Computer Science and Engineering
Bachelor of Science
How can you look at computing from all angles? The answer is in computer science and engineering. Digital networks and systems play an increasingly important role in processing and delivering large amounts of information to keep people connected around the globe. These vital information systems are designed, maintained, and improved upon by computer scientists.
Your first two years will be spent completing lower-division requirements in mathematics and natural sciences. You will be taking courses at the upper-division that cover both software and hardware knowledge and techniques. You might be exposed to topics like computer networks and architectures, artificial intelligence, and operating system design. Additionally, you will learn how to collaborate effectively with multi-disciplinary teams as well as creatively approach solving problems and analyzing them.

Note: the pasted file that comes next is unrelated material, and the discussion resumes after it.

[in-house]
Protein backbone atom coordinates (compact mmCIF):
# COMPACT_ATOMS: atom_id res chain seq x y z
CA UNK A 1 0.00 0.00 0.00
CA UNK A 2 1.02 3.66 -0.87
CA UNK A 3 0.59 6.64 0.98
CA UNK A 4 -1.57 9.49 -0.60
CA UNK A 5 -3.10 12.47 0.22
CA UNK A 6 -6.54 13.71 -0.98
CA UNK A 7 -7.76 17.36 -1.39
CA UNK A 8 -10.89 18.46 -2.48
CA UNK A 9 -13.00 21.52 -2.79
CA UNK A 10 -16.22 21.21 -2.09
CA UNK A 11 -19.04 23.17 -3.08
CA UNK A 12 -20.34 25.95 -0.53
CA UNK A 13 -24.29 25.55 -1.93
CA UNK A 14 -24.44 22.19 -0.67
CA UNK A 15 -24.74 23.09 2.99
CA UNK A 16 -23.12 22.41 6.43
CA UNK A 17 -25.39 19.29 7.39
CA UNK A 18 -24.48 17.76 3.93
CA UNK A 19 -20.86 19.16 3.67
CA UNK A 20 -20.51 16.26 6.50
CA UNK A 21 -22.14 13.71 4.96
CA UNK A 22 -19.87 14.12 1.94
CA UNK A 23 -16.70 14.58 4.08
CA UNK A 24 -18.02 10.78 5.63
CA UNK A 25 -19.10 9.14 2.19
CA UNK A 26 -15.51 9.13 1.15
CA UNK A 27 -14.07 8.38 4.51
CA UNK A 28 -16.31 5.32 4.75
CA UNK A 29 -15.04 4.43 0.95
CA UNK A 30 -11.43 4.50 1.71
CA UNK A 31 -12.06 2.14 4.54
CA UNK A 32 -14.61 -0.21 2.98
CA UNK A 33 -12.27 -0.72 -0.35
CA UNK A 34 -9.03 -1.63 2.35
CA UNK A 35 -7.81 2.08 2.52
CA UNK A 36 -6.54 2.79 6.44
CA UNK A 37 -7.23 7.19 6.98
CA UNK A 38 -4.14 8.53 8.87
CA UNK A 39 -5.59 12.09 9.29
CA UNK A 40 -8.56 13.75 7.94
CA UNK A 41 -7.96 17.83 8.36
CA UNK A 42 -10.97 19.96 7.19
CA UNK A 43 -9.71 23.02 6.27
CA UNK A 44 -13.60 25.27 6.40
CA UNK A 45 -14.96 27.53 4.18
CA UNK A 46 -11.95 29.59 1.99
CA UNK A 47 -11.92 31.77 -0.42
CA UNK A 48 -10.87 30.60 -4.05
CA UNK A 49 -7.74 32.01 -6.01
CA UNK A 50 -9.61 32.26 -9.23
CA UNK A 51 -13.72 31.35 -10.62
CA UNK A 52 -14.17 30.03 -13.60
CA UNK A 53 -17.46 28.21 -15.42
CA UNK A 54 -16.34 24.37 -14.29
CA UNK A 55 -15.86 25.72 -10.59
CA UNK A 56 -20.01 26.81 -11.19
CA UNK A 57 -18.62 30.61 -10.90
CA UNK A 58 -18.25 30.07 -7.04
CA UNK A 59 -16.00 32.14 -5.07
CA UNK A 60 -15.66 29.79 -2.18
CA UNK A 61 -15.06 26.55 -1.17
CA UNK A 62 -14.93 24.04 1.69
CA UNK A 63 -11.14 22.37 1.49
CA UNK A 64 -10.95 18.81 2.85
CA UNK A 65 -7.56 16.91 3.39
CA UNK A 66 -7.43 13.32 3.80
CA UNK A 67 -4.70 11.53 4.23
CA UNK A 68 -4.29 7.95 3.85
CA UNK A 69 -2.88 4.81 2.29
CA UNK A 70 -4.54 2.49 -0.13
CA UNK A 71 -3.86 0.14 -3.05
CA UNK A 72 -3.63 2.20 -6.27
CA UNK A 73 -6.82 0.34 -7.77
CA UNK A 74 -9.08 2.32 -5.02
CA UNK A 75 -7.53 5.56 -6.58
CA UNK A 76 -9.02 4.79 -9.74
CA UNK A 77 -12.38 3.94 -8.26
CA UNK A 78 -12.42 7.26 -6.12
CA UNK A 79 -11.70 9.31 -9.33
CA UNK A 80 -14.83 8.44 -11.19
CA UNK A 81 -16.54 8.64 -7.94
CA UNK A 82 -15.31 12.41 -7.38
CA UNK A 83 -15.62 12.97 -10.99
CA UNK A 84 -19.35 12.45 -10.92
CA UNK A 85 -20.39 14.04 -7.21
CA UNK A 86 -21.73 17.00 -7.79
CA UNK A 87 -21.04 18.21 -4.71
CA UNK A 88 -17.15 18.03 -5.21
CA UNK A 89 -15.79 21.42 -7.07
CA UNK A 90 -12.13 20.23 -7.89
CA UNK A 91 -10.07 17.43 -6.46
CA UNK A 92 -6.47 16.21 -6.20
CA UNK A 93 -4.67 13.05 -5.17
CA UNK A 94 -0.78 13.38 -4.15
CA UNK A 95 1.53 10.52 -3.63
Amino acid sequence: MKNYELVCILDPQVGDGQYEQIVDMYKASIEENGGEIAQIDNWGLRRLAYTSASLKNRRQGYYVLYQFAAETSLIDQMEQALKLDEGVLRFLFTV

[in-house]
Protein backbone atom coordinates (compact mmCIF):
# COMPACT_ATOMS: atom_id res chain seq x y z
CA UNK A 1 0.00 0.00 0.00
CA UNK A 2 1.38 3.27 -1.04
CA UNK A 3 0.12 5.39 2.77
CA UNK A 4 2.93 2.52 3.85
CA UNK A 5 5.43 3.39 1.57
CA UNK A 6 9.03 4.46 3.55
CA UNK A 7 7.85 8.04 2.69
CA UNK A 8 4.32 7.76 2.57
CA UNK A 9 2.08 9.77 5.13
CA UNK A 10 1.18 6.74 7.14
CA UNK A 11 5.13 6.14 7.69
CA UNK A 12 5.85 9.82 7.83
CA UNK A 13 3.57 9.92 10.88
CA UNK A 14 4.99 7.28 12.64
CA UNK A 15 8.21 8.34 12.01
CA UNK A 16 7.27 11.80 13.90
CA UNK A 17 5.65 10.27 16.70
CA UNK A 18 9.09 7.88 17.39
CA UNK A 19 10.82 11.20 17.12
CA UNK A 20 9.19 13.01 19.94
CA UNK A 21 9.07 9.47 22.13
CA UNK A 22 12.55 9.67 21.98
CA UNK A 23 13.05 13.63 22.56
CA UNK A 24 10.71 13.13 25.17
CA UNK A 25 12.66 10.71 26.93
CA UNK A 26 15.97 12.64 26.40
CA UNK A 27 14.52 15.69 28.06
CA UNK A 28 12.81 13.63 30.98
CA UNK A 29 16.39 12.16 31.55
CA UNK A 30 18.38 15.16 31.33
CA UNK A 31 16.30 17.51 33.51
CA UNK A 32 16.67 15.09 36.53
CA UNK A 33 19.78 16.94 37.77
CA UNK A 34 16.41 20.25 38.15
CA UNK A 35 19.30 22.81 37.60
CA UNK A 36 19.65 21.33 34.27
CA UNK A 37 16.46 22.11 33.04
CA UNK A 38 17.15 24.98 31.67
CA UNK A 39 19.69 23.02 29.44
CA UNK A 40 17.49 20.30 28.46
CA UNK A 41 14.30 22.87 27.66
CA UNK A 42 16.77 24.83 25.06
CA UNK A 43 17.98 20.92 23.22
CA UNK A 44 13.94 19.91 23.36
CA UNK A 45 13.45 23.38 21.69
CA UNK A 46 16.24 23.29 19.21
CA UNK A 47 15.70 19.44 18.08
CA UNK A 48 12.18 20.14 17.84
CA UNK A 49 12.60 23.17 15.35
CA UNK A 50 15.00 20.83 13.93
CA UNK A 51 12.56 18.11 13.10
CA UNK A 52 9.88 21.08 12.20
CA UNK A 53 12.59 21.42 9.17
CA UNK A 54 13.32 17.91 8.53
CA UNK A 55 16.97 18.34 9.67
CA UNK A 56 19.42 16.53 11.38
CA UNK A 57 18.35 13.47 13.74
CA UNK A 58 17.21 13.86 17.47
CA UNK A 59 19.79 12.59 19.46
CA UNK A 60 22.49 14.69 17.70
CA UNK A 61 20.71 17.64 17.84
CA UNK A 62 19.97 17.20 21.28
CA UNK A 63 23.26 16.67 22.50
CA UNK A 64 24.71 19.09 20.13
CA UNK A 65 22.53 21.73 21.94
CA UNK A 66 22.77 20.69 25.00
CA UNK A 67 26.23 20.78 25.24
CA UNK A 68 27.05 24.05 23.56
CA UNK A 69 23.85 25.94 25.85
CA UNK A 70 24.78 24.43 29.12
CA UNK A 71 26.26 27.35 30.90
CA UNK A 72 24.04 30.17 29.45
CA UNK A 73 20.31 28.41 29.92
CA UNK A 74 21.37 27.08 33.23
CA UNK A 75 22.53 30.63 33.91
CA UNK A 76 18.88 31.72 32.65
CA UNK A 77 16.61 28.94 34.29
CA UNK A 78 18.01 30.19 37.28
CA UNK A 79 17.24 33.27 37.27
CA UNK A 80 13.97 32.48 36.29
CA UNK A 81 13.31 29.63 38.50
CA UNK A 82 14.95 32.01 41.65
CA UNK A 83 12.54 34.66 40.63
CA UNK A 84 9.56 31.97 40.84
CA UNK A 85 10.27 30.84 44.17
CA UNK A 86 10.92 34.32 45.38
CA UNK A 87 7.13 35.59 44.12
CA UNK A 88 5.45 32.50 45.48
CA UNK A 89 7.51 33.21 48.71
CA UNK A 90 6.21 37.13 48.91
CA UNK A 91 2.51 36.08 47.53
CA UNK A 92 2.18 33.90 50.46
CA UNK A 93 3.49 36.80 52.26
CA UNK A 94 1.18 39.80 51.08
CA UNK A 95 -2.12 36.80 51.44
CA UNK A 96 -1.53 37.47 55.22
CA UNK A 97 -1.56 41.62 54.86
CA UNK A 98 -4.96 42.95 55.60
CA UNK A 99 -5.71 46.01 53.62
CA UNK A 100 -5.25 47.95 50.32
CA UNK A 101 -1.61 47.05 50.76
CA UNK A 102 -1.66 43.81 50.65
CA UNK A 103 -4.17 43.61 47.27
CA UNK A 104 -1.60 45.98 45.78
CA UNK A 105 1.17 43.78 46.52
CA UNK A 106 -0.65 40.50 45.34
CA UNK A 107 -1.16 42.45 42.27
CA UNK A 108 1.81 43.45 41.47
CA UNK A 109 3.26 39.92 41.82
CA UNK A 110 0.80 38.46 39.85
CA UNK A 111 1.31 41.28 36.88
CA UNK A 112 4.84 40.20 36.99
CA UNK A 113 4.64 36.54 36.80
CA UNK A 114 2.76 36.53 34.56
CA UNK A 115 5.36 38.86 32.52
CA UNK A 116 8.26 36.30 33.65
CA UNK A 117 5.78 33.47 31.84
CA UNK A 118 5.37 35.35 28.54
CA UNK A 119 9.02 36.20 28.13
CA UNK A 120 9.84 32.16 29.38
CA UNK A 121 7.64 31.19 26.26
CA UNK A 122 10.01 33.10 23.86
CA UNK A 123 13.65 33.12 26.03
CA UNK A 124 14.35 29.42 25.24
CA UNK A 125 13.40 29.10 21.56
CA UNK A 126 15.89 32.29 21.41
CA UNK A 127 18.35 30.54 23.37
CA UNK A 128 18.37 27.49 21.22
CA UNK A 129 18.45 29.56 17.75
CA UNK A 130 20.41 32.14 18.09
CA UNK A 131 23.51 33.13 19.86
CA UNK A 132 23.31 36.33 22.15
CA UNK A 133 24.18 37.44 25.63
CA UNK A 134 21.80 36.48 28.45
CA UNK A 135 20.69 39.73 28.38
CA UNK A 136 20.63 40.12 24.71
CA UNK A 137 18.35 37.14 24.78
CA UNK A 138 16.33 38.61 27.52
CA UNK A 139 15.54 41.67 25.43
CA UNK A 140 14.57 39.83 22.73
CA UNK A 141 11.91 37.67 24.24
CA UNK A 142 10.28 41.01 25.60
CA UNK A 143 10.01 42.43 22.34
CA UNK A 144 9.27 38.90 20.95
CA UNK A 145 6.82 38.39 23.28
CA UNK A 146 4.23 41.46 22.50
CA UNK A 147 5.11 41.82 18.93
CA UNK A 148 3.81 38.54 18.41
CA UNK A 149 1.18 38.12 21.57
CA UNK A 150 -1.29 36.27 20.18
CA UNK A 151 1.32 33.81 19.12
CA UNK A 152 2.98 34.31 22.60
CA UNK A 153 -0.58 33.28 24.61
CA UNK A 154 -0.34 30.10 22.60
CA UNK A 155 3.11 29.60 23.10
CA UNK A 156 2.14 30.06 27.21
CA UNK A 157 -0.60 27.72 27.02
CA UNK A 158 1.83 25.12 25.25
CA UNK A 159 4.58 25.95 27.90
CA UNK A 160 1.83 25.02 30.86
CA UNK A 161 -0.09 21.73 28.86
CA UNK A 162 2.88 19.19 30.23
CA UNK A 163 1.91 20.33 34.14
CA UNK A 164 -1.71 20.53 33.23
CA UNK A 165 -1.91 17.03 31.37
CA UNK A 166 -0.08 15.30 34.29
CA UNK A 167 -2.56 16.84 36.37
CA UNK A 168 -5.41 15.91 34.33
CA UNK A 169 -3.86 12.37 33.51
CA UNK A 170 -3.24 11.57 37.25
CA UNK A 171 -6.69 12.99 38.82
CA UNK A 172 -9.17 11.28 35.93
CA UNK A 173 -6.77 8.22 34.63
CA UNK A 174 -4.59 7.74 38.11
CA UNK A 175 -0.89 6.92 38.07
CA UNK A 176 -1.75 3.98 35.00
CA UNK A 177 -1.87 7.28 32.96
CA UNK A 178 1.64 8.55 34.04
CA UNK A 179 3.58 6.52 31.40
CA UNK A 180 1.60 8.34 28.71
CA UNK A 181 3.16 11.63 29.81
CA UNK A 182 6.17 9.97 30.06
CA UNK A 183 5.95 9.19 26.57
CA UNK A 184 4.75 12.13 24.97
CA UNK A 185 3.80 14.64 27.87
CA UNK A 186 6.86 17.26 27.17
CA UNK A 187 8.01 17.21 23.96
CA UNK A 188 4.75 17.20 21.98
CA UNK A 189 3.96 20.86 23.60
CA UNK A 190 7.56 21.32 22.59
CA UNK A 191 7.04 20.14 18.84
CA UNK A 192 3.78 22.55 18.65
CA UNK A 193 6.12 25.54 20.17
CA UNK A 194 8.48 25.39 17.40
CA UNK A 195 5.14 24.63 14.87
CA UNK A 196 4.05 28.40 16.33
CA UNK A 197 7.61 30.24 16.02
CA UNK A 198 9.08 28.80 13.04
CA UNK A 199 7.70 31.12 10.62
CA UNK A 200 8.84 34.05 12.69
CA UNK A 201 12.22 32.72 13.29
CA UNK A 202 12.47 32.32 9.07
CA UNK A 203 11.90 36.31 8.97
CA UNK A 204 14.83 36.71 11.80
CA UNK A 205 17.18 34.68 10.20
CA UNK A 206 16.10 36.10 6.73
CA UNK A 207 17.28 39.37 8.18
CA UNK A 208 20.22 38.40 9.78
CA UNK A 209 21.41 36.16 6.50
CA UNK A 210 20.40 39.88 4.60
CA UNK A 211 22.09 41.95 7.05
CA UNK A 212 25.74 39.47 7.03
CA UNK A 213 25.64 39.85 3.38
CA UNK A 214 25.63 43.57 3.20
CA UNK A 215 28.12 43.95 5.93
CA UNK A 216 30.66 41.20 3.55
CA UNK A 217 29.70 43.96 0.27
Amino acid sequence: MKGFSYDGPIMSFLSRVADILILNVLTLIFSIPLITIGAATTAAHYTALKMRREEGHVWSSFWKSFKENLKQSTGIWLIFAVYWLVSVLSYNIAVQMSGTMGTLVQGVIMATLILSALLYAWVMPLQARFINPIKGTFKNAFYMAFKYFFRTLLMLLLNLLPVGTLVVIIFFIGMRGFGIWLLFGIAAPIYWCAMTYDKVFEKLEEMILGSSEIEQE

Frequently Asked Questions: Students often ask advisers about the differences between computer science (CS), and computer science and engineering majors (CSE). The computer science core material of both majors, which includes digital circuits, is almost identical. CSE covers electronics, microprocessors, and analog circuits. CS, however, offers more flexibility through a large number of electives. CSE has the advantage that students can see the whole machine from top to bottom. This is a huge benefit for software development in today’s high-performance applications. CS, on the other hand, is appealing because it allows for additional study in another area, such as a minor or double major. Graduates of both curricula are more likely to pursue the same types of jobs or be involved in the same research areas if they go on to graduate school. Success, in either case, is largely due to the breadth of knowledge gained during school rather than the particular major.